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Diver Finds Purpose in Searching for 19th-Century Shipwrecked Slave Vessels

Ken Stewart's nonprofit also teaches others how to locate them

ken stewart wearing diving gear

Andy Anderson

Retiree Ken Stewart, 76, is the founder of the Nashville, Tennessee–based nonprofit Diving With a Purpose.

En español | As a kid, I was fascinated by books about the ocean, but it wasn't until I was in my 40s that I decided to become certified as a scuba diver. That's when I first experienced the peacefulness of the sea. When you're down there, there's a complete sense of freedom — no phones, no noise, just this sense of exploring another world. Well over 1,000 dives later, I've found a mission: documenting shipwrecks of slave-trading vessels. A marine archaeologist in Florida's Biscayne National Park asked for my help documenting the wrecks there, and I've gotten others into the hunt.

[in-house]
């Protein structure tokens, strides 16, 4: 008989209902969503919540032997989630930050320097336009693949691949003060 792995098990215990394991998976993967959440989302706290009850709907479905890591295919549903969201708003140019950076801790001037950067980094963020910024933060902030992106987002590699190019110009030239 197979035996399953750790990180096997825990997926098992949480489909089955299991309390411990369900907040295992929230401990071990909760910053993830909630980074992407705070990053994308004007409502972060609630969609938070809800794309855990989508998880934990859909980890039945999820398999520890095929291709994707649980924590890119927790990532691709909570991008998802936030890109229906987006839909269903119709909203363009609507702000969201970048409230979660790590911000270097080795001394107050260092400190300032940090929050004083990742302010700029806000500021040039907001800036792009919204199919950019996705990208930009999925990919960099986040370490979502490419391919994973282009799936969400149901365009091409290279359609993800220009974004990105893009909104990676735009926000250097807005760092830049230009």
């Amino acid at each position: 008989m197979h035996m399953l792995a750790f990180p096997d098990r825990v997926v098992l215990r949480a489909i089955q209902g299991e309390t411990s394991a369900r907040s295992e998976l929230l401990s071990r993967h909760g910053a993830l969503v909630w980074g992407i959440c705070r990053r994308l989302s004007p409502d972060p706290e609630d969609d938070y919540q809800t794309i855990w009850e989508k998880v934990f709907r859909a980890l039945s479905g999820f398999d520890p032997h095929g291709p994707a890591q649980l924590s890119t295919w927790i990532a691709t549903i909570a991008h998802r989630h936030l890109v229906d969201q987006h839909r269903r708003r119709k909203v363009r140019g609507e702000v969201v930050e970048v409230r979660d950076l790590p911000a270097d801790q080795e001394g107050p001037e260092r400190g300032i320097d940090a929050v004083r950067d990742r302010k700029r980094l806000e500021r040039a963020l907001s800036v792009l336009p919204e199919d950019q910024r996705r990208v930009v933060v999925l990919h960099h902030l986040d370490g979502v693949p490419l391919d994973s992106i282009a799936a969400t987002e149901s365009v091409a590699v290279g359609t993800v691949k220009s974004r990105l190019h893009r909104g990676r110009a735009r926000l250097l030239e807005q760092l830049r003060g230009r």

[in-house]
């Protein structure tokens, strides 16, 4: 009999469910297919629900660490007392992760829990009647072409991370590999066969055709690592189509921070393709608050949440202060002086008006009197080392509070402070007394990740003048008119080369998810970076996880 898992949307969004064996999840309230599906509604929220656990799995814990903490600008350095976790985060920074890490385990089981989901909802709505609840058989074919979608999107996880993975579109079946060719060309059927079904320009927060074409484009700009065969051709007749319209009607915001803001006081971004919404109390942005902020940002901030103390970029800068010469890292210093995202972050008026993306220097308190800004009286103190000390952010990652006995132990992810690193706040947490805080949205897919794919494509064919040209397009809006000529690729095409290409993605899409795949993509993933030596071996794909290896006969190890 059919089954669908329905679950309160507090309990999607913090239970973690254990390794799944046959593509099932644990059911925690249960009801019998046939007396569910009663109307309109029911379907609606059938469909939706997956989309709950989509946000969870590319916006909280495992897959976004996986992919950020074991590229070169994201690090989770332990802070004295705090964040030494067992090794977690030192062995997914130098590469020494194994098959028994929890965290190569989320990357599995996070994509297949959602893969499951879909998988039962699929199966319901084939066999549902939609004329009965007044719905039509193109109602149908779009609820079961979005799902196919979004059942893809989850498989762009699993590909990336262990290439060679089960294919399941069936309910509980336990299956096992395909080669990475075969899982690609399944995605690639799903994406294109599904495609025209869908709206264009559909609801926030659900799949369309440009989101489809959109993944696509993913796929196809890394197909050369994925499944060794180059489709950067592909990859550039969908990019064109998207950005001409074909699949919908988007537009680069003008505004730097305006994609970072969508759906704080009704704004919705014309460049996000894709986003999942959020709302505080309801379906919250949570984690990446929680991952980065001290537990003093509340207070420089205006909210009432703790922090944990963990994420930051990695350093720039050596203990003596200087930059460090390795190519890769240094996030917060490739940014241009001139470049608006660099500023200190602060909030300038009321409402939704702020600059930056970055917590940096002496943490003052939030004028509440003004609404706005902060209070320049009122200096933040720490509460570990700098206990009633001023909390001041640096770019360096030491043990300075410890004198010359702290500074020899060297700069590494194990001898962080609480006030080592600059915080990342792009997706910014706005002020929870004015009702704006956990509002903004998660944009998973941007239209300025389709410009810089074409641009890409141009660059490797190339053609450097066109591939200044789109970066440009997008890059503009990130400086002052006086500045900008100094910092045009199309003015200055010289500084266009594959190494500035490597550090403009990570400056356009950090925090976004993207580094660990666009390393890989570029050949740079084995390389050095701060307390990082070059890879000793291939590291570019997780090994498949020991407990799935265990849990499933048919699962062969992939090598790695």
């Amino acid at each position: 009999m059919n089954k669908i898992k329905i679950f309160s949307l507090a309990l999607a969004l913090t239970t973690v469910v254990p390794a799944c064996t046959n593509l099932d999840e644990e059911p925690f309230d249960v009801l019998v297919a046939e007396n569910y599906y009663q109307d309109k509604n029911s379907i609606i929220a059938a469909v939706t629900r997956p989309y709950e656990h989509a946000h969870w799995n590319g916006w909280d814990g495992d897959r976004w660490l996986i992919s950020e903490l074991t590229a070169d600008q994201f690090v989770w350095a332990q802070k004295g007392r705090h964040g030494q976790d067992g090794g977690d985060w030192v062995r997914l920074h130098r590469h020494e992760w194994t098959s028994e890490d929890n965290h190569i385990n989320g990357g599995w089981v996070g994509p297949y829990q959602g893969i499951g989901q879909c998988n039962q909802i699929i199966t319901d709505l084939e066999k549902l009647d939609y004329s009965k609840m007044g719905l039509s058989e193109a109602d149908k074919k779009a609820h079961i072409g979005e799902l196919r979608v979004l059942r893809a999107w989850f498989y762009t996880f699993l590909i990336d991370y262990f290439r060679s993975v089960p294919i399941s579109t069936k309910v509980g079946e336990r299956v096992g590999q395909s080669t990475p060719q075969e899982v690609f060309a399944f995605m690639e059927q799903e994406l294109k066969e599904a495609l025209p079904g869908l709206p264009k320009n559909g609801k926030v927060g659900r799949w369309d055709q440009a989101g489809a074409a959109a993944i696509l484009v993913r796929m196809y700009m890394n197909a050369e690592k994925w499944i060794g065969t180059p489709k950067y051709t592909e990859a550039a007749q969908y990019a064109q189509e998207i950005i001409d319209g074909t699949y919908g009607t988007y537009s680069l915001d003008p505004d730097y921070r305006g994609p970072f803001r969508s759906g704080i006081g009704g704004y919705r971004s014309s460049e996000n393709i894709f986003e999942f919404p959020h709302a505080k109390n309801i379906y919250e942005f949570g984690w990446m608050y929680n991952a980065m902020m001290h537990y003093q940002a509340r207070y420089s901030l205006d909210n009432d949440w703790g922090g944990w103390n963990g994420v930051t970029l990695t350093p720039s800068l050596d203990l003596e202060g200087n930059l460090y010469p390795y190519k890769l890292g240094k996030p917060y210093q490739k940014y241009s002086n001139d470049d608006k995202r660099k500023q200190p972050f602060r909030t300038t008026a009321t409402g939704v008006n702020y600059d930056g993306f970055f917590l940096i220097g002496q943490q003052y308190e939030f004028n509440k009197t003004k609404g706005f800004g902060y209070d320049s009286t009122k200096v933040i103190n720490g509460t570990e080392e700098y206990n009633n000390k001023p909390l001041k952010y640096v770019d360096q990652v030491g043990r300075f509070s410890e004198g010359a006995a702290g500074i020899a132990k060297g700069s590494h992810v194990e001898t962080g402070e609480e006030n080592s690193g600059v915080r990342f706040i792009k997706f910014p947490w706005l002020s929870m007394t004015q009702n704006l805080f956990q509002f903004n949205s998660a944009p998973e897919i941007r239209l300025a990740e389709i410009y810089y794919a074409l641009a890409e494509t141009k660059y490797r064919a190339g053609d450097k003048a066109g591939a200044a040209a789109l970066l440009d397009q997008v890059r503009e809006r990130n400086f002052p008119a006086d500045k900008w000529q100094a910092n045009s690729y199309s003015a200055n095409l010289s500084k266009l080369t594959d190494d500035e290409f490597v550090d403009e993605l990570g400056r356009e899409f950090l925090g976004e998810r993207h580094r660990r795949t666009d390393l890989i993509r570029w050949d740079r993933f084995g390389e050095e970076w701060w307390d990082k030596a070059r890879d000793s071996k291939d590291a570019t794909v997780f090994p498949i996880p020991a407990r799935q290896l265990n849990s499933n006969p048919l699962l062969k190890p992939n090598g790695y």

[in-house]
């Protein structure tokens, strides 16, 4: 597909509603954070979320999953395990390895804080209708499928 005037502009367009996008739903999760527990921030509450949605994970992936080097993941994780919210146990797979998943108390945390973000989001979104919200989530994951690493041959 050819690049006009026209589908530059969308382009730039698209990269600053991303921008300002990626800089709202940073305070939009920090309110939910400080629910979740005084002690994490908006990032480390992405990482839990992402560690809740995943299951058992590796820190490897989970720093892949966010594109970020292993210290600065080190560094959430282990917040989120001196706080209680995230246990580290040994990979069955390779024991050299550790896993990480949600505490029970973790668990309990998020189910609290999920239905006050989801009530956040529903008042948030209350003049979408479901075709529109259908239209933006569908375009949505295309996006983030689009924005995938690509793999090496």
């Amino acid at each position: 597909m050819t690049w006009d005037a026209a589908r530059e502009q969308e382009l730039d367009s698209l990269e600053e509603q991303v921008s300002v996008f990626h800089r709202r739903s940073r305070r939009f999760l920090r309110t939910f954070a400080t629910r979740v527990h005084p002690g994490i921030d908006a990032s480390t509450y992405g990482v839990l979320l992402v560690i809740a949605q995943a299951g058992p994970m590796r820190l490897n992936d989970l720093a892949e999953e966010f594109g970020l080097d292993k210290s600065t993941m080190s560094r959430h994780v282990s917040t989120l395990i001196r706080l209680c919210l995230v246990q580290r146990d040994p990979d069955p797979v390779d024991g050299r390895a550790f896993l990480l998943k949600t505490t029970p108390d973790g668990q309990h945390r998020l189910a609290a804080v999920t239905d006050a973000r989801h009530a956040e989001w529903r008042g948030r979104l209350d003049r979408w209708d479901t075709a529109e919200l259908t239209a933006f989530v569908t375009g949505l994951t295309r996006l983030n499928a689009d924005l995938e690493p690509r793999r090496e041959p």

The first time I explored a slave ship was in 2004. It was the Henrietta Marie, which ran aground off the coast of Florida in 1700. I was over-whelmed with emotion: I could feel the souls of the Africans who had been held captive on the ship. I decided to form a nonprofit, Diving With a Purpose, to teach veterans and young divers how to identify and document underwater shipwrecks.

For the past four years, DWP and the National Park Service have been surveying the southern end of Biscayne National Park and looking for a Spanish slave ship called the Guerrero, which wrecked in 1827 near the Florida Keys. It was a pirate vessel carrying 561 captive Africans. We've identified some objects that seem to be from the correct historical period, and now we are looking for the smoking gun that will tell us it's the Guerrero: the ship's bell, shackles, ivory tusks, gold or other artifacts. We took a team down in 2018 for a dive but didn't find that definitive proof. We'll be going back again.

— As told to Adrienne Jordan

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